We have reached the end of the review and covered the physical details of the Titan Fenrir along with performance testing using the stock fan and Gentle Typhoon 1850. Recapping our look at the features and specs, Titan loaded the Fenrir with fifty 0.5mm aluminum fins in the fin tower that connects via solder joints to four 8mm diameter copper heat pipes. Those super pipes as they have come to be called run into an aluminum base, but the heat pipes are direct touch which means they make contact the TIM you spread on the CPU IHS. The intent of direct touch is to pull heat directly from the IHS instead of dealing with heat transfer to a base and then to the heat pipes, think cut out the middleman and that is the aim of direct touch. With the performance numbers and our comparison view, the Fenrir is a cooler that feeds on airflow. The more you can provide for the Fenrir the better the cooler will perform, unlike the Noctua, which does not scale as aggressively with airflow. This performance indication has me puzzled as to why Titan would not have made this into a dual fan capable cooler, the fin tower with push/pull fans would be a great performer.
I have been praising the mount system since the first page for the sheer simplicity of the system and in our test results page we saw just how effective and consistent simple could be. Titan did not over-engineer the mount system, just a simple backplate with set-height posts and a hard mount pressure system, simple yet effective. For a tester/reviewer working through multiple mounts, a mount system tends to get a lot of attention. However, the mount system has a lot more impact than just how bad you cuss and swear while working in your case, the mount system can make or break the cooler package. I can only give my thoughts on the LGA1366 install since we tested using a Core i7 920 D0, but I have to imagine the AMD and LGA775 mounting to be just as straight forward and yes there is a separate mount kit available for LGA1156. In addition to the mount system, the wire clips for securing the open corner fans to the Fenrir were quite easy to get set and resting in the notch on the side of the cooler. Which I have to say was nice to see, as some wire clips can be an absolute pain to get secured.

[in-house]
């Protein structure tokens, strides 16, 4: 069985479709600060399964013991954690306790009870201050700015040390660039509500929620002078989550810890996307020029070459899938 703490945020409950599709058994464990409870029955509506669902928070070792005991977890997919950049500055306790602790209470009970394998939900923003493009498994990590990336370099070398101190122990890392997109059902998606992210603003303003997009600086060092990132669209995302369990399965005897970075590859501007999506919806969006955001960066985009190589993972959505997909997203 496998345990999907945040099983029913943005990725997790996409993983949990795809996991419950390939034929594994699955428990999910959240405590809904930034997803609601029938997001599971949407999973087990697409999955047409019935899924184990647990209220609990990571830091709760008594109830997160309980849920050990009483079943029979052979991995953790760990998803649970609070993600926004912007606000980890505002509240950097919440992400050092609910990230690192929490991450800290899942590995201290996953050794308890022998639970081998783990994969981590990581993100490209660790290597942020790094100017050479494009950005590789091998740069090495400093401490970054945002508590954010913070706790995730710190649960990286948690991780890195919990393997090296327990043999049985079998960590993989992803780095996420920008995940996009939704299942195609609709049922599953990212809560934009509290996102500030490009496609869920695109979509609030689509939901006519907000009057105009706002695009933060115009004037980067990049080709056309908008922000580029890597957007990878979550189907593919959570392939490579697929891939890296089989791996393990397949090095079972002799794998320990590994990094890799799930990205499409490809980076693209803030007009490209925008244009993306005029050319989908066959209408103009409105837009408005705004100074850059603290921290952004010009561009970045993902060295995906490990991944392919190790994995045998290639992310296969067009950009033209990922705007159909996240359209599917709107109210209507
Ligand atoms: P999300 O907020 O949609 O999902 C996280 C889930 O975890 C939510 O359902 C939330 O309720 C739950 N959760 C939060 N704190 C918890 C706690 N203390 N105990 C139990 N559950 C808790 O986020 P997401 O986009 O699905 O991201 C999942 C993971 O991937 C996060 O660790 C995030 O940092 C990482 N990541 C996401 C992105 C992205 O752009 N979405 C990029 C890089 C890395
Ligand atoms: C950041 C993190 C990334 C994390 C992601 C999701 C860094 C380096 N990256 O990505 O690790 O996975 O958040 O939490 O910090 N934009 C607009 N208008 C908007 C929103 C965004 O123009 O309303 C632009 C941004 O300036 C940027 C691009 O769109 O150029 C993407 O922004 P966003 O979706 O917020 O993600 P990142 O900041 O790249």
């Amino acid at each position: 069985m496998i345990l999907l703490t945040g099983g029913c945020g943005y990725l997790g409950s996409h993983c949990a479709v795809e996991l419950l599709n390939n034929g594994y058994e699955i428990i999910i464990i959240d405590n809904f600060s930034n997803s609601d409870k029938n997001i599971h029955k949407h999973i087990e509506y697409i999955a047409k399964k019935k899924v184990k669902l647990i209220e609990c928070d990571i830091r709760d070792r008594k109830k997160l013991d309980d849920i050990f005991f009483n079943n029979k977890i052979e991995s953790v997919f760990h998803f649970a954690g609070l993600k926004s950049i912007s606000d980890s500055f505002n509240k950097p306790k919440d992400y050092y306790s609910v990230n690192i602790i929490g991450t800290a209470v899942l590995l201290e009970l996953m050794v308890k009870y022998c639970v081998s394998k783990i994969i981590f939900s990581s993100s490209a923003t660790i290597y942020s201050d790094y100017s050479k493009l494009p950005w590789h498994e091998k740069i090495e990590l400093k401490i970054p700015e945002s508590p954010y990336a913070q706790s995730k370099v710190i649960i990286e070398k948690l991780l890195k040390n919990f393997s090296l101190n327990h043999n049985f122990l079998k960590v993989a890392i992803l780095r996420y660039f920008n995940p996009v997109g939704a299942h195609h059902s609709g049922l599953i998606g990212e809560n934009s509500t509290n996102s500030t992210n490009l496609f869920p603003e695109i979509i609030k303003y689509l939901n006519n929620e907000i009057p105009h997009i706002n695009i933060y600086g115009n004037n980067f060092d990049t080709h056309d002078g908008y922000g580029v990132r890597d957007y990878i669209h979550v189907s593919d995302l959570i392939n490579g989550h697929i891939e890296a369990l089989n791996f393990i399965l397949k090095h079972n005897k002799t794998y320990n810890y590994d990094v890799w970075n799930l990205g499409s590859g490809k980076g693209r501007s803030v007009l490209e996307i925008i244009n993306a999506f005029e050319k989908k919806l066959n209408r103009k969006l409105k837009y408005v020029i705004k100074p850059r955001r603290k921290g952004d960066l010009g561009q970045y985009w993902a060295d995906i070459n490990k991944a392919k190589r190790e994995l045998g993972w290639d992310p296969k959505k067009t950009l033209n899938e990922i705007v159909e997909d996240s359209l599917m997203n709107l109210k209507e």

At the end of the day, the Titan Fenrir is a capable cooler right out of the box with the included 120x25mm fan and socket compatibility for most Intel and AMD sockets. The fan is a bit on the noisy side, but the Fenrir needs airflow in order to perform with the tightly packed fin tower so you have to make some trade-offs. Furthermore, if you really want to see what the Fenrir is capable of, go all out and strap a high speed 120x38mm open corner fan on for unlocking the potential of the design. Price wise, the Titan Fenrir we tested is listed at $52.99 from FrozenCPU, which is roughly $10-$20 lower than most of your big name coolers that perform in the same range as the Fenrir. Titan has the pricing right for the Fenrir package, and I say the cooler is worth the retail price. To sum it all up, the Titan Fenrir will certainly handle an overclocked chip but do not expect to see jaw dropping temps out of the box… you can always add more fan power if the temperatures are not good enough for you, but are limited to a single fan.
Before we close this one out, I have to thank Frozen CPU for sponsoring our Air Cooler testing and providing the Titan Fenrir. Thanks again for coming over to Skinnee Labs and scrolling through our reviews. We will see you again shortly as we keep testing and reporting our findings.